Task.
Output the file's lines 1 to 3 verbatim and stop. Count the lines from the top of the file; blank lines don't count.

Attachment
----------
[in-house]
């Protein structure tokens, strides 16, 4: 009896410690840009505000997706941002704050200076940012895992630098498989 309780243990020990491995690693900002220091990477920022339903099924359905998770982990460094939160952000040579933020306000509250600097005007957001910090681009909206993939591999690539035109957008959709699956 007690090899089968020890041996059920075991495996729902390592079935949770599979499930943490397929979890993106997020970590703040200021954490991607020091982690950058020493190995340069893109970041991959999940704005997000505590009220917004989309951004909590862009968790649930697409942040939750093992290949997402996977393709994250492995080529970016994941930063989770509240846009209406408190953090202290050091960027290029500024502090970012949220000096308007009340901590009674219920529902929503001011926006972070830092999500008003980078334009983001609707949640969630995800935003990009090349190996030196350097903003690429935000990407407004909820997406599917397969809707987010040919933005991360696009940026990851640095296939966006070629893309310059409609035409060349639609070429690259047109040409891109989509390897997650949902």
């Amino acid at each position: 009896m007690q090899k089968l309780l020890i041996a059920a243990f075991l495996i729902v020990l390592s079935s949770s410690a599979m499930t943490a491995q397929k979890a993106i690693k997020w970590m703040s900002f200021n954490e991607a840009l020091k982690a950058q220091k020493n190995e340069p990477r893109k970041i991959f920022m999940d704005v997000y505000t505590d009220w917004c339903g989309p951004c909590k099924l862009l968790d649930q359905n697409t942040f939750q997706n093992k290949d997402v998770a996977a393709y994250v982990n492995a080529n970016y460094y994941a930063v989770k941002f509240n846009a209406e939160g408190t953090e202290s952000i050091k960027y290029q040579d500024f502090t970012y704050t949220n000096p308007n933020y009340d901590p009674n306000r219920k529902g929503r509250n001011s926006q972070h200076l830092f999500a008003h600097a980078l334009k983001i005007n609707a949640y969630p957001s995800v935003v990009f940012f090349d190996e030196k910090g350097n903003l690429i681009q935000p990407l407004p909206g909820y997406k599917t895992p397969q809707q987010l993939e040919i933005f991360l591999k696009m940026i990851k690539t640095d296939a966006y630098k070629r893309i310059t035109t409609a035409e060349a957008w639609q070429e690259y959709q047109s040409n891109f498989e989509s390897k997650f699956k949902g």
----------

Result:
[in-house]
């Protein structure tokens, strides 16, 4: 009896410690840009505000997706941002704050200076940012895992630098498989 309780243990020990491995690693900002220091990477920022339903099924359905998770982990460094939160952000040579933020306000509250600097005007957001910090681009909206993939591999690539035109957008959709699956 007690090899089968020890041996059920075991495996729902390592079935949770599979499930943490397929979890993106997020970590703040200021954490991607020091982690950058020493190995340069893109970041991959999940704005997000505590009220917004989309951004909590862009968790649930697409942040939750093992290949997402996977393709994250492995080529970016994941930063989770509240846009209406408190953090202290050091960027290029500024502090970012949220000096308007009340901590009674219920529902929503001011926006972070830092999500008003980078334009983001609707949640969630995800935003990009090349190996030196350097903003690429935000990407407004909820997406599917397969809707987010040919933005991360696009940026990851640095296939966006070629893309310059409609035409060349639609070429690259047109040409891109989509390897997650949902």
């Amino acid at each position: 009896m007690q090899k089968l309780l020890i041996a059920a243990f075991l495996i729902v020990l390592s079935s949770s410690a599979m499930t943490a491995q397929k979890a993106i690693k997020w970590m703040s900002f200021n954490e991607a840009l020091k982690a950058q220091k020493n190995e340069p990477r893109k970041i991959f920022m999940d704005v997000y505000t505590d009220w917004c339903g989309p951004c909590k099924l862009l968790d649930q359905n697409t942040f939750q997706n093992k290949d997402v998770a996977a393709y994250v982990n492995a080529n970016y460094y994941a930063v989770k941002f509240n846009a209406e939160g408190t953090e202290s952000i050091k960027y290029q040579d500024f502090t970012y704050t949220n000096p308007n933020y009340d901590p009674n306000r219920k529902g929503r509250n001011s926006q972070h200076l830092f999500a008003h600097a980078l334009k983001i005007n609707a949640y969630p957001s995800v935003v990009f940012f090349d190996e030196k910090g350097n903003l690429i681009q935000p990407l407004p909206g909820y997406k599917t895992p397969q809707q987010l993939e040919i933005f991360l591999k696009m940026i990851k690539t640095d296939a966006y630098k070629r893309i310059t035109t409609a035409e060349a957008w639609q070429e690259y959709q047109s040409n891109f498989e989509s390897k997650f699956k949902g």